When your heart beats, it pumps blood round your body to give it the energy and oxygen it needs. As the blood moves, it pushes against the sides of the blood vessels.
The strength of this pushing is your blood pressure. If your blood pressure is too high, it puts extra strain on your arteries (and your heart) and this may lead to heart attacks and strokes.
Having high blood pressure (hypertension) is not usually something that you feel or notice. It does not tend to produce obvious signs or symptoms. The only way to know what your blood pressure is, is to have it measured.
Blood pressure is measured in ‘millimetres of mercury’ (mmHg) and is written as two numbers. For example, if your reading is 120/80mmHg, your blood pressure is ‘120 over 80’.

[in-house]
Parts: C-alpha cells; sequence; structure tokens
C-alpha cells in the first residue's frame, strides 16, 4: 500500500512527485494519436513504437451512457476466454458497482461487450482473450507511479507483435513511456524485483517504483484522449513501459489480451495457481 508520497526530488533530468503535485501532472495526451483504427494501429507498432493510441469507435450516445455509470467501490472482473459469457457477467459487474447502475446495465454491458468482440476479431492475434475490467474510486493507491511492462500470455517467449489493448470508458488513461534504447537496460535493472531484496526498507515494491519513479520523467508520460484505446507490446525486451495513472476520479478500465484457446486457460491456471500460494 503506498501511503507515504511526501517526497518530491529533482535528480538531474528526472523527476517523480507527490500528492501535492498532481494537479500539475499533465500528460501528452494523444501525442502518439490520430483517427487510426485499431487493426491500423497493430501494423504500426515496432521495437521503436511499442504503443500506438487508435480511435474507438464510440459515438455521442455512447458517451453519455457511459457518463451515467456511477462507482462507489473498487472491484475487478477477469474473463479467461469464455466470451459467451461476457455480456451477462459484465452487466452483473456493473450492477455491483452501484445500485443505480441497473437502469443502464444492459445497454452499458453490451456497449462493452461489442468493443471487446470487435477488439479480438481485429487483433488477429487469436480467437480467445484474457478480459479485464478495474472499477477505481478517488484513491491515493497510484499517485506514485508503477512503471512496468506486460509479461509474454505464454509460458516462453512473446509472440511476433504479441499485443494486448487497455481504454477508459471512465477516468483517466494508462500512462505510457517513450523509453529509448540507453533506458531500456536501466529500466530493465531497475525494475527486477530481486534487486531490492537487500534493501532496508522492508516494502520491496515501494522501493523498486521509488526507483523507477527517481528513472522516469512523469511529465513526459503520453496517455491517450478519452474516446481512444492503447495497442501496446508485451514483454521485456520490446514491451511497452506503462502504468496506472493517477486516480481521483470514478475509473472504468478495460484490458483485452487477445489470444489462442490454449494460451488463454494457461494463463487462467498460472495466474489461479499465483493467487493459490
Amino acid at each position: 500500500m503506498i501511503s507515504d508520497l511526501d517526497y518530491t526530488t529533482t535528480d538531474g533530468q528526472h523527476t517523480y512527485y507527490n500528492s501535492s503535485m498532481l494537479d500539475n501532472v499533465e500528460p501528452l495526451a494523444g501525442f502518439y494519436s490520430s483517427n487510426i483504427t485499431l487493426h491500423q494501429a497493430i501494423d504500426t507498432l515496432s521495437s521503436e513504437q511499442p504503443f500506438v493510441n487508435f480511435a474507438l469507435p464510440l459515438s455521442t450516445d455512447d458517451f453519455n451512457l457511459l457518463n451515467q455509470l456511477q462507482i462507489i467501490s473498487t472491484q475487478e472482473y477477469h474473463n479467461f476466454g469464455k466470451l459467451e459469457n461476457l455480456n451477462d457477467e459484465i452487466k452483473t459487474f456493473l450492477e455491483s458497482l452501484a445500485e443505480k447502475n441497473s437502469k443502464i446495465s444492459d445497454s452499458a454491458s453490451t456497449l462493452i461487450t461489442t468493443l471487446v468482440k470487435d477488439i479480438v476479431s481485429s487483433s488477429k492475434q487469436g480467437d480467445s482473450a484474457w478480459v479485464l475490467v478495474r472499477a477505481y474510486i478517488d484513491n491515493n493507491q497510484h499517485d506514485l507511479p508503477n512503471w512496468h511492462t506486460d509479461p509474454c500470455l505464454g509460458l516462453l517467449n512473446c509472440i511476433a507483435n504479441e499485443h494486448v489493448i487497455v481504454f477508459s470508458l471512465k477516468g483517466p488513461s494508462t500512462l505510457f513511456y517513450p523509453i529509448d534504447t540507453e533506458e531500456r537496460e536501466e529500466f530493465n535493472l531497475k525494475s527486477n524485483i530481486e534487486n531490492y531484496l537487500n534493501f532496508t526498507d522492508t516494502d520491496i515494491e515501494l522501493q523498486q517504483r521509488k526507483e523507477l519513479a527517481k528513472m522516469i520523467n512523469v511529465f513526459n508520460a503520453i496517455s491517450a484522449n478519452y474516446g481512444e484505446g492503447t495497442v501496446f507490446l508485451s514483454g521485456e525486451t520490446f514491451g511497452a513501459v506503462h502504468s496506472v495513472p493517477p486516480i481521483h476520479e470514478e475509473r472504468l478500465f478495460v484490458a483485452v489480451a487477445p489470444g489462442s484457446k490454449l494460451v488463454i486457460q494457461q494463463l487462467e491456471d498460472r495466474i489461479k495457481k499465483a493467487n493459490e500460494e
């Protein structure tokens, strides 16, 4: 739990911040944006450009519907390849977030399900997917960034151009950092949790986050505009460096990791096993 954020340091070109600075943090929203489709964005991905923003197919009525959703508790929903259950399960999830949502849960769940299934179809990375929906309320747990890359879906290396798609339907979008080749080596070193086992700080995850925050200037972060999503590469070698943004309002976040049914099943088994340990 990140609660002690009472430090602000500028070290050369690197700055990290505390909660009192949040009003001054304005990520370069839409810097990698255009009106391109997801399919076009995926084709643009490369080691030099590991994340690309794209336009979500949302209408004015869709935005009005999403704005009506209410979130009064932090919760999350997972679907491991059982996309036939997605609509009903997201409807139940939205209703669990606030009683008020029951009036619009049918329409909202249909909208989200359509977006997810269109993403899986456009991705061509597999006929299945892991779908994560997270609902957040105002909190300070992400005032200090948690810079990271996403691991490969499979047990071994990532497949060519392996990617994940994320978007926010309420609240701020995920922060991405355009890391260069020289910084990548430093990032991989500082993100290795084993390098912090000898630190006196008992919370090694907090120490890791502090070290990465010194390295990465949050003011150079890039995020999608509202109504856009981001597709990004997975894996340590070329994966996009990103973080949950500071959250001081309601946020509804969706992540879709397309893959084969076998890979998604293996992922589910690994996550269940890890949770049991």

Every blood pressure reading consists of two numbers or levels. They are shown as one number on top of the other.
The first (or top) number is your systolic blood pressure. It is the highest level your blood pressure reaches when your heart beats.
The second (or bottom) number is your diastolic blood pressure. It is the lowest level your blood pressure reaches as your heart relaxes between beats.